The Roman cities of Pompeii and Herculaneum are the subject of a major exhibition opening at the British Museum today. Life and death in Pompeii and Herculaneum brings together more than 250 objects from the two cities which were buried in just 24 hours during the eruption of Mount Vesuvius in 79 AD. The objects include celebrated finds and recent discoveries, many of which have never before been seen outside Italy, and help explore what daily life was like for the inhabitants. Artefacts include a beautiful wall painting from Pompeii showing baker Terentius Neo and his wife, wooden furnishings including a linen chest, inlaid stool, and even a baby’s crib from Herculaneum, and casts of victims including a family of four and a dog who died at Pompeii. Runs until 29th September. Admission charge applies. For more, see www.britishmuseum.org.

Find out more about the history of chocolate at Kew Gardens this Easter, from the ritualistic use of cacao in ancient Mayan and Aztec cultures to the arrival of chocolate in 17th century London, where it was a luxury item for high society to indulge in at newly fashionable chocolate houses. Running from tomorrow until 14th April, there will be a range of workshops taking place at the gardens around the chocolate theme along with a traditional Easter Egg Hunt on Easter Sunday (31st March). The garden’s cocoa tree can be found in the Princess of Wales Conservatory. Admission charge applies. See www.kew.org.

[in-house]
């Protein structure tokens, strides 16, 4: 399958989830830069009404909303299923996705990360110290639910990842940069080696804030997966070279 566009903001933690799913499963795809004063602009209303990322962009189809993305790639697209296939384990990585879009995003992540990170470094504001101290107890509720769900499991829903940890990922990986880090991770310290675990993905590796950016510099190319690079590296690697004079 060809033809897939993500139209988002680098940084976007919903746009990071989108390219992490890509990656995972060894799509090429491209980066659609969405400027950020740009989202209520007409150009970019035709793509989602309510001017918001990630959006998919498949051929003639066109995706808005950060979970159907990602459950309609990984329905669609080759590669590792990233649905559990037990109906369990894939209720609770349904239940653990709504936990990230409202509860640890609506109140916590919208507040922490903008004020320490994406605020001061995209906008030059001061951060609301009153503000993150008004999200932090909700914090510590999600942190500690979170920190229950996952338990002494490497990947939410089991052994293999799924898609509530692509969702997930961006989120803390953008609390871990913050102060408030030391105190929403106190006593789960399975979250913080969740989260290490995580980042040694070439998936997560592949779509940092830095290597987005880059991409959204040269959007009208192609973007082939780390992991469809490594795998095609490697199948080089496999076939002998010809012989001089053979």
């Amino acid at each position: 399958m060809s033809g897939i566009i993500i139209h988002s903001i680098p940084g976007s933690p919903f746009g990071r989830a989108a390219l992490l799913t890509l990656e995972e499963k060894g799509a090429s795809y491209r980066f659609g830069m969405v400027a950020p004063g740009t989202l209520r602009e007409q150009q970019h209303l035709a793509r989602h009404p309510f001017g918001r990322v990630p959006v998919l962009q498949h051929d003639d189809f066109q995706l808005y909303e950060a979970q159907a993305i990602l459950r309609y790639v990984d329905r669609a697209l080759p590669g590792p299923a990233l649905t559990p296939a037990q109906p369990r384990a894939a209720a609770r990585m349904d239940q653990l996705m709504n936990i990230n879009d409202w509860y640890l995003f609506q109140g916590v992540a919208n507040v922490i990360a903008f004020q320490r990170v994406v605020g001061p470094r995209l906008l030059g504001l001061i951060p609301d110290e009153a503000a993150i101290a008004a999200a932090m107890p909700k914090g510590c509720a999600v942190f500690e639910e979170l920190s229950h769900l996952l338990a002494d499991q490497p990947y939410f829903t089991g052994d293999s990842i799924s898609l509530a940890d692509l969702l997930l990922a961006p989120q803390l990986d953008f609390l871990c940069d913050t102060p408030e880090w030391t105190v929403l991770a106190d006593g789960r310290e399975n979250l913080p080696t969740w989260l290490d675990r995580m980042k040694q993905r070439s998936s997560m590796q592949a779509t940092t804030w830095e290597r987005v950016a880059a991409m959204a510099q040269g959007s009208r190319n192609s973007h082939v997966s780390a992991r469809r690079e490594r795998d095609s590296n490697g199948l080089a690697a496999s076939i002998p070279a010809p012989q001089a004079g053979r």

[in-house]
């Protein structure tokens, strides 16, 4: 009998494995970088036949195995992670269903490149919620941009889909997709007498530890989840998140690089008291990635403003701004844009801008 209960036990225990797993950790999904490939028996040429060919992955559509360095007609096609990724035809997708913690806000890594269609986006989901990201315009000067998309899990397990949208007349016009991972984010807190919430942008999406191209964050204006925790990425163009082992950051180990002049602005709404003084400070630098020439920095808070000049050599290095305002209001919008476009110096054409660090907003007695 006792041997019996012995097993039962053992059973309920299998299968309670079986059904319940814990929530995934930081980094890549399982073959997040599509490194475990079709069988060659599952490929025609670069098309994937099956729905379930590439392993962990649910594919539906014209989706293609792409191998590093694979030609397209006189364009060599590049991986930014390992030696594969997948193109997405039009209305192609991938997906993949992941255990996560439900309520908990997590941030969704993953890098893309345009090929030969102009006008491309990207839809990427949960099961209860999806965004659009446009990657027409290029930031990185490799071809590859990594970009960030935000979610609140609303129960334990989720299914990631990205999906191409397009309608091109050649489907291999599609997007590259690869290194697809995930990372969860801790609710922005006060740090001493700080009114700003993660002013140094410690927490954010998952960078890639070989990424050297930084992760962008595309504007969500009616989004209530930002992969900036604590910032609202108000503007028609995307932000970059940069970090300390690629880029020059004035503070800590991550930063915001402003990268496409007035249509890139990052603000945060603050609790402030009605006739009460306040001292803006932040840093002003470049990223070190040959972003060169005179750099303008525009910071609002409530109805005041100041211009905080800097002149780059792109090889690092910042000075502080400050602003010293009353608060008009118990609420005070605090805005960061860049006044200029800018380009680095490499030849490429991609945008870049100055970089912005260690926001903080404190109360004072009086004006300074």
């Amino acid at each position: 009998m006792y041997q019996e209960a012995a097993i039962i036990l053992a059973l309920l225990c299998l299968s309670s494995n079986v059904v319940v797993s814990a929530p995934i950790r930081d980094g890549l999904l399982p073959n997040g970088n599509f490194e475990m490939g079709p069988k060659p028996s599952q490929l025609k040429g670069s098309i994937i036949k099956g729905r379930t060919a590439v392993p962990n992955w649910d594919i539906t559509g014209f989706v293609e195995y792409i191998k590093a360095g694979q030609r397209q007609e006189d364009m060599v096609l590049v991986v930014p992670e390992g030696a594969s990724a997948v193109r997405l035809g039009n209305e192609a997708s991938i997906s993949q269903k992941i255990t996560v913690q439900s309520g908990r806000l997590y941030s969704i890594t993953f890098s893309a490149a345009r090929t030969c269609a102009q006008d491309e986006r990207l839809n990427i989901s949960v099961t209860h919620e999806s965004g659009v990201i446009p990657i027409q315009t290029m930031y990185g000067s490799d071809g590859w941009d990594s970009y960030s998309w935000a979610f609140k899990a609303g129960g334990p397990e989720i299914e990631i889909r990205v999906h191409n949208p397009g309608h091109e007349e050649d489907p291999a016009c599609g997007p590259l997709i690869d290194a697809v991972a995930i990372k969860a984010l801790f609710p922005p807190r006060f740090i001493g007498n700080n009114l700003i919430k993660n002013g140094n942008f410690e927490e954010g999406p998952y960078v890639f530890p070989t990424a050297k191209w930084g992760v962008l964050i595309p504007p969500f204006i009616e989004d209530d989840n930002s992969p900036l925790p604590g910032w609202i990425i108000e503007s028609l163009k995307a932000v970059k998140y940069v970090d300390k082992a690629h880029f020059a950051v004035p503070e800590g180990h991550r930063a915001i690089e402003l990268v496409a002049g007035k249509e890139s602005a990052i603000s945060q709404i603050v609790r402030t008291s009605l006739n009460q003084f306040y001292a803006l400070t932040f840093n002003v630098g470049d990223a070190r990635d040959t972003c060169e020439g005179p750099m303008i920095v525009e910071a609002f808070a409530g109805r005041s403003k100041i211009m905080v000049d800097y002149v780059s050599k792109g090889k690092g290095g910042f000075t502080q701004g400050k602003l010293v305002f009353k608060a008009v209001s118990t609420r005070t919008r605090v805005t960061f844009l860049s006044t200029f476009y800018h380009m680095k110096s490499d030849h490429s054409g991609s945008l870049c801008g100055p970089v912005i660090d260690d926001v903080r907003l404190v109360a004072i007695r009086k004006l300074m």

Harry Beck, designer of the innovative first diagrammatic Tube map, has been honoured by an English Heritage blue plaque – inscribed in the Underground’s new Johnston typeface – at his birthplace in Leyton in London’s east. Beck, who was born in a small terraced house at 14 Wesley Road in 1902, was working with London Transport as a draughtsman in the London Underground Serial Engineer’s Office, when, in 1931, he produced his first design for a diagrammatic map. He continued to update the map with new stations and lines even after leaving London Transport with the last version of his map published in 1960. Beck died in 1974. Meanwhile, a blue plaque commemorating railway engineer Sir Nigel Gresley (1876-1941) has been returned to King’s Cross station following the completion of building work. It can be found on platform 8. For more, see www.english-heritage.org.uk/discover/blue-plaques/.

On Now: The Underground. A commission from Art on the Underground, this exhibition of artist Mark Wallinger’s work at the Anthony Reynolds Gallery (60 Great Marlborough Street) features some examples of 270 labyrinth designs – one representing each of the Underground stations – which are being installed at the Tube stations themselves. Among those stations represented at this showing are Westminster, St James’s Park, Oxford Circus, Victoria, Embankment, Green Park, King’s Cross St Pancras, Baker Street and Tottenham Court Road. While labyrinths are already in place at these locations, the remainder of Wallinger’s labyrinth designs will be appearing at Tube stations over the coming months. Runs until 27th April. For more, see www.anthonyreynolds.com.